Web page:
That first night at my friend Nick's house, I closed my eyes while relaxing in his living room and my inner voice said very clearly " you are home". The next day we had lunch in a little natural food cafe called the The Farmer and the Fisherman. It was run by Sunburst Farms, a spiritual community in the mountains above town. I met Dennis, the manager of the cafe, still a friend of mine, who shared a bit about the commune and invited me to visit. This began an amazing journey of the next four years living on three different ranches Sunburst owned in the beautiful mountains of the Los Padres National Forest outside of Santa Barbara.

At first I worked on the land at Lemuria Ranch in the back country learning about agriculture, horticulture and caring for the animals we raised.  Later on I worked in the natural foods markets we ran in town eventually becoming the manager of the Isla Vista store near the UCSB campus.

Far more significantly than what I did on the commune were the deep spiritual connections and comraderie I had with people I still consider brothers and sisters to this day. We shared what we had, meditated, worked, sang and played together every day.

Nearly 38 years ago many of us left that beautiful ranch along the California coast because we had lost confidence in the leadership. A core group of us settled in Santa Barbara where I stayed for several more years. Friends Mehosh, Chris & Michael, Kate, Jack, Bob & Xenia, Michael & Kathy  and Miguel among many others are still near and dear to my heart. Reflecting on those wonderful years, I have no regrets and feel a profound sense of gratitude that I had that awesome experience that has been a guiding light on the spiritual path I continue to walk on daily.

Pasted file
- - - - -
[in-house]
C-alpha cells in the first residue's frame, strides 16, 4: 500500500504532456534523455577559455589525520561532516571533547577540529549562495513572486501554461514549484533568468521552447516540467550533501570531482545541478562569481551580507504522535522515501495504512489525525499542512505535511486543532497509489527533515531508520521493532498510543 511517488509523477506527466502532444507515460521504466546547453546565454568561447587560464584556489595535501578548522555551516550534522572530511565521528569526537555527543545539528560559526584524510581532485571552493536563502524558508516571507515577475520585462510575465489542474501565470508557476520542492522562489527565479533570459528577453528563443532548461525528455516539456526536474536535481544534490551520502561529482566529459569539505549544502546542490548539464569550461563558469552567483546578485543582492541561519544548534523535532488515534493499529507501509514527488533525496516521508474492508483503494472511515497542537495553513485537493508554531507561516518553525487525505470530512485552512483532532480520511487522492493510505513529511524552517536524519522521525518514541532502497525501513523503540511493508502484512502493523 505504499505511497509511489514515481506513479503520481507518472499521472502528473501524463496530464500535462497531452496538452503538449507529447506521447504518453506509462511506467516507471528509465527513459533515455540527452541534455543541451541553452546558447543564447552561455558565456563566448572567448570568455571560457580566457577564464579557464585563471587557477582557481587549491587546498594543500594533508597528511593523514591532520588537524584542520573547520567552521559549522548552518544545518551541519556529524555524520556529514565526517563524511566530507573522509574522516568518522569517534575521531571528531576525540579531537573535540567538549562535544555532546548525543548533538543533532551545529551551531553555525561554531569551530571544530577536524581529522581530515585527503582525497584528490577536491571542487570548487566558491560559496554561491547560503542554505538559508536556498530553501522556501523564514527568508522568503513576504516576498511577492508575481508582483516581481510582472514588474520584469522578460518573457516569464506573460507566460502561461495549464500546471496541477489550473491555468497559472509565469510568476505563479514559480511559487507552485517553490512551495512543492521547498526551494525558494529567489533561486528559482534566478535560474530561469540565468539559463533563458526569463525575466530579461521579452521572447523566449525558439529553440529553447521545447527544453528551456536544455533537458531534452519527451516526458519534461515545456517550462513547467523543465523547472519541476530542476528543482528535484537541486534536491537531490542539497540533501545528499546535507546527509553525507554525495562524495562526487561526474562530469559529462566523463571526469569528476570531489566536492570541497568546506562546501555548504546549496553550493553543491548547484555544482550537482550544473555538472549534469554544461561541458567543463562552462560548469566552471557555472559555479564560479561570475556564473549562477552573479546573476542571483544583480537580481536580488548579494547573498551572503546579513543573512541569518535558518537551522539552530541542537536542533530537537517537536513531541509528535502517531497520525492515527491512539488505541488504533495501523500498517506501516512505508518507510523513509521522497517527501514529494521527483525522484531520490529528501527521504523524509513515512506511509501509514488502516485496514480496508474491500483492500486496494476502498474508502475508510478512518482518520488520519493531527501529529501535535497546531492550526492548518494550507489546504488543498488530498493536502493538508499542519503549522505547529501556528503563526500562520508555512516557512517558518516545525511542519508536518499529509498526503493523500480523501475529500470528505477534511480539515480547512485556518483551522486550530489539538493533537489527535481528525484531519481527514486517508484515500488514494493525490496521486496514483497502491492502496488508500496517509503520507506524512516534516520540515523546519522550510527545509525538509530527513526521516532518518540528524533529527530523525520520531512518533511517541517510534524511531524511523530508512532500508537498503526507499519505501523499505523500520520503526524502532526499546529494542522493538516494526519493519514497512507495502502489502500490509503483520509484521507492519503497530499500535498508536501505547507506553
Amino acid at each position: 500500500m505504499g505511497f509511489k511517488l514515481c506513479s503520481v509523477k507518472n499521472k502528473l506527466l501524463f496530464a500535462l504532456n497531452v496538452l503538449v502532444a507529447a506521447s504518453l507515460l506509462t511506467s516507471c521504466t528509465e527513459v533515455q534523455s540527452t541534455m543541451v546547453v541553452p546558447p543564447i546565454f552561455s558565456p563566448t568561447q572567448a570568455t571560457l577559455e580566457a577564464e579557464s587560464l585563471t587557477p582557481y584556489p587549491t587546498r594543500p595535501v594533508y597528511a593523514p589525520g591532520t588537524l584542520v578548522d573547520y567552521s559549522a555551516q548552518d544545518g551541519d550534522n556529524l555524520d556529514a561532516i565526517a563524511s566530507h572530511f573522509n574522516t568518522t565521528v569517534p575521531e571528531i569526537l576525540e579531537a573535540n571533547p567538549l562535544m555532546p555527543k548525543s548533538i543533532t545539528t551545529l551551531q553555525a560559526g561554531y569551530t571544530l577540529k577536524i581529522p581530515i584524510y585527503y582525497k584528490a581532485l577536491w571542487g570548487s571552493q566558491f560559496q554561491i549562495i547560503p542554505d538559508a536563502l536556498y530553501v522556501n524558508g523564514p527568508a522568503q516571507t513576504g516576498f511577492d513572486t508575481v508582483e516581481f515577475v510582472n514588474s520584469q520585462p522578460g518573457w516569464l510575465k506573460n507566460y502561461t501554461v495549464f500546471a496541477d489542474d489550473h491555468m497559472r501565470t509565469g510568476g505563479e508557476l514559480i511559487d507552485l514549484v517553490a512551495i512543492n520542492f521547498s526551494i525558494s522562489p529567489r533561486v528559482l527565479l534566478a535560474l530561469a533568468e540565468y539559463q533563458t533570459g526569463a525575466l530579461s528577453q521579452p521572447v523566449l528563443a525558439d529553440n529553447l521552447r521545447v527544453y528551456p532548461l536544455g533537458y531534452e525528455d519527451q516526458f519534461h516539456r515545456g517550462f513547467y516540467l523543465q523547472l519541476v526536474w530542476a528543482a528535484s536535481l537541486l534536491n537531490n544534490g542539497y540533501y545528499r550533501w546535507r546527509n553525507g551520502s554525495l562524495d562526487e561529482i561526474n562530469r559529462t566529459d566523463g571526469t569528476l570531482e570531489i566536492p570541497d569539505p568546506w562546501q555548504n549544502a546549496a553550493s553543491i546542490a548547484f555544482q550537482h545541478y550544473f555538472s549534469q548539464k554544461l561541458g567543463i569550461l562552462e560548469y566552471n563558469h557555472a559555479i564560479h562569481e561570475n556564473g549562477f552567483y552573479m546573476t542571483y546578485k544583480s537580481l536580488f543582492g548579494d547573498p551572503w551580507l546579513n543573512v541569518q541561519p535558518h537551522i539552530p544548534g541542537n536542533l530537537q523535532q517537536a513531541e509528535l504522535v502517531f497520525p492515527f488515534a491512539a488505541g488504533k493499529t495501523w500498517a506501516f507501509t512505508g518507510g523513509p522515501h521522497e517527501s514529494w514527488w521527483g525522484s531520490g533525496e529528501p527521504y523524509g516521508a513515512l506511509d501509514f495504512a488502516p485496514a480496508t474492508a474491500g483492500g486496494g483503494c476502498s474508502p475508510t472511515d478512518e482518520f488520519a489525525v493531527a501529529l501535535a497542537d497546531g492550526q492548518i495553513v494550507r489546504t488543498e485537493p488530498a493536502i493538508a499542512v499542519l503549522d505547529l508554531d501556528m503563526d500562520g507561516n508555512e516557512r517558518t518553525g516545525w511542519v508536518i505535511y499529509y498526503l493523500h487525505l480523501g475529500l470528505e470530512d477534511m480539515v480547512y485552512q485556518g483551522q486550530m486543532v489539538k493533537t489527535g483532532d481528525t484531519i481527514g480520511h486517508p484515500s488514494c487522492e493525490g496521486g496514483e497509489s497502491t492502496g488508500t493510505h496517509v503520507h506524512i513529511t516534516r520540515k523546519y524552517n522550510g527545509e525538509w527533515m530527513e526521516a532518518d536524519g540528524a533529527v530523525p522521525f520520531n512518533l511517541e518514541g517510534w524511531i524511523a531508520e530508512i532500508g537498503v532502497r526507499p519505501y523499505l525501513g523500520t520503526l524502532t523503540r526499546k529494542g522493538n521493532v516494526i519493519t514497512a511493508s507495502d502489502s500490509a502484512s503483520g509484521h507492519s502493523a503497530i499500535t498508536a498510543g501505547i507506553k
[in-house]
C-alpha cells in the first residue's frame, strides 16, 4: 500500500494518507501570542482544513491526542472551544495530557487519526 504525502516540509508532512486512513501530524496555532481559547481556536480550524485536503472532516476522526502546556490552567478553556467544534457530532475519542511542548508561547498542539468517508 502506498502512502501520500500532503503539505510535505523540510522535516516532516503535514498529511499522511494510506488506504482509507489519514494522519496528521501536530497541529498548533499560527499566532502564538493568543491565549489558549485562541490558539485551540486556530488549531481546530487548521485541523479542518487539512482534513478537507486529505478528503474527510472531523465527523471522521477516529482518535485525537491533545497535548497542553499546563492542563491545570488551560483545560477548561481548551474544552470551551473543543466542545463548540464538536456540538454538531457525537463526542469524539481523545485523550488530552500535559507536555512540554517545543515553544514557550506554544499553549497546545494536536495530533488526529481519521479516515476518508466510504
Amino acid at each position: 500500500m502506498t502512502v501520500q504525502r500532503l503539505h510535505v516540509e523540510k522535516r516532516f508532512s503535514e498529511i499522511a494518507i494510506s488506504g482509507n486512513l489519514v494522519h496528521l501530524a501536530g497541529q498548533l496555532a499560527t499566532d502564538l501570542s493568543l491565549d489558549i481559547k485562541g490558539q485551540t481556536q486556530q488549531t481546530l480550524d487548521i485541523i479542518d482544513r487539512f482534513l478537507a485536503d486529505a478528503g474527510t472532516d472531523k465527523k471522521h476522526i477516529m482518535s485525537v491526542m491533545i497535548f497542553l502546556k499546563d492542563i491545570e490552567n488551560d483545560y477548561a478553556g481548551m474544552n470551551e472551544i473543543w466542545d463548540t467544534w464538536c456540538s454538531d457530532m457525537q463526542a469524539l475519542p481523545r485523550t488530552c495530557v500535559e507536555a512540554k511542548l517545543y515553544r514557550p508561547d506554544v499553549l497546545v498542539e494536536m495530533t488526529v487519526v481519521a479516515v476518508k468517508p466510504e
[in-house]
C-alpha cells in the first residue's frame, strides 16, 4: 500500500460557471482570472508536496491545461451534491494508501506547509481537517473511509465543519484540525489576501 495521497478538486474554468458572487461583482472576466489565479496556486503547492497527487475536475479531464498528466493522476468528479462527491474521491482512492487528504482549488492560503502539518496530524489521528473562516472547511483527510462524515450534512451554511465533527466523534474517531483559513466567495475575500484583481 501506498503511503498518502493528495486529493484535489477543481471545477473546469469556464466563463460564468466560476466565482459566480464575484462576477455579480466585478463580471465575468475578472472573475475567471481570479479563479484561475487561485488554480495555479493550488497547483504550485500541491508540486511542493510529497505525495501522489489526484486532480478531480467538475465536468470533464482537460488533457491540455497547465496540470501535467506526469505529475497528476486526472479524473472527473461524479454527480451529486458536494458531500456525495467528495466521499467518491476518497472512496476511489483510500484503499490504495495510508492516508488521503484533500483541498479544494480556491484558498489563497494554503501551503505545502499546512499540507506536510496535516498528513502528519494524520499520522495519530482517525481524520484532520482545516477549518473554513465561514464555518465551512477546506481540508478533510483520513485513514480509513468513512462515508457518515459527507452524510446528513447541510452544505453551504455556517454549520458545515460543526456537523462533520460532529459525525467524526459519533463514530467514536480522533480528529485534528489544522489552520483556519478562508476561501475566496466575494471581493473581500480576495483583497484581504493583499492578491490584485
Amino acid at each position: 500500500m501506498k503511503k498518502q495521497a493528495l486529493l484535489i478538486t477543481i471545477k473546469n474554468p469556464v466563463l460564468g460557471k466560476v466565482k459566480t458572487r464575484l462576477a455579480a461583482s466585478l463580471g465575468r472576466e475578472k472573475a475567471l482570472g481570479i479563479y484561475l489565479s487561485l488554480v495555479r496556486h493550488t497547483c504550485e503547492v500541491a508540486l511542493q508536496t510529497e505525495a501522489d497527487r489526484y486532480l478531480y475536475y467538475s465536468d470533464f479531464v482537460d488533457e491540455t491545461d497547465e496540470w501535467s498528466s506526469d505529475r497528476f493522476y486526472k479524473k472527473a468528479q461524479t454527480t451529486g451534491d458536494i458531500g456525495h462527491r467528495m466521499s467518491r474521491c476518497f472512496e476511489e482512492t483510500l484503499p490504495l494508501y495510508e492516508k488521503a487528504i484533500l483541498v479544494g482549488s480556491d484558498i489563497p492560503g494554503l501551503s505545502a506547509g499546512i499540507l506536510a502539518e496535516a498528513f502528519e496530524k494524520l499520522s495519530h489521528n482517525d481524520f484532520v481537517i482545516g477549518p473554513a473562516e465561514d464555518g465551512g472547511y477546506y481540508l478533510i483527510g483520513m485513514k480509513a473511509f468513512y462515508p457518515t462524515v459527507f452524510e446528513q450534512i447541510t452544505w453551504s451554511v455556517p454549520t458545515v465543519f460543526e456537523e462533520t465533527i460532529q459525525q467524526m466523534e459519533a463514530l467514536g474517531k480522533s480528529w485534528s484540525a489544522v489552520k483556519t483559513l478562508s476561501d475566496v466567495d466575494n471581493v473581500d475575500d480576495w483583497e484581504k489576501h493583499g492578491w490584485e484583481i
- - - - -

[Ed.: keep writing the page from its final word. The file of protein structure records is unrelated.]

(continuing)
Living an Intentional Balanced Life is Rebellious

Americans pride  themselves on their hard work ethic often to the detriment of their health, relationships and family lives. How often do we hear, "I'm always working", or "I'm available 24/7?" I work in the commercial real estate industry and am constantly told by many of my colleagues and friends that all they do is work when they're not eating or sleeping. Is it  supposed to be a badge of honor to be a workaholic? I don't think so, in fact I see burnout to be a very serious health and wellness crisis in this country. I am troubled when I hear how an associate doesn't have time to workout, go to their kid's games or performances, or just take some good quality personal time to recharge for fear of missing that big deal.  Technology is supposed to make our lives easier, not be a tyrannical master that demands we answer every call, text, e-mail or tweet.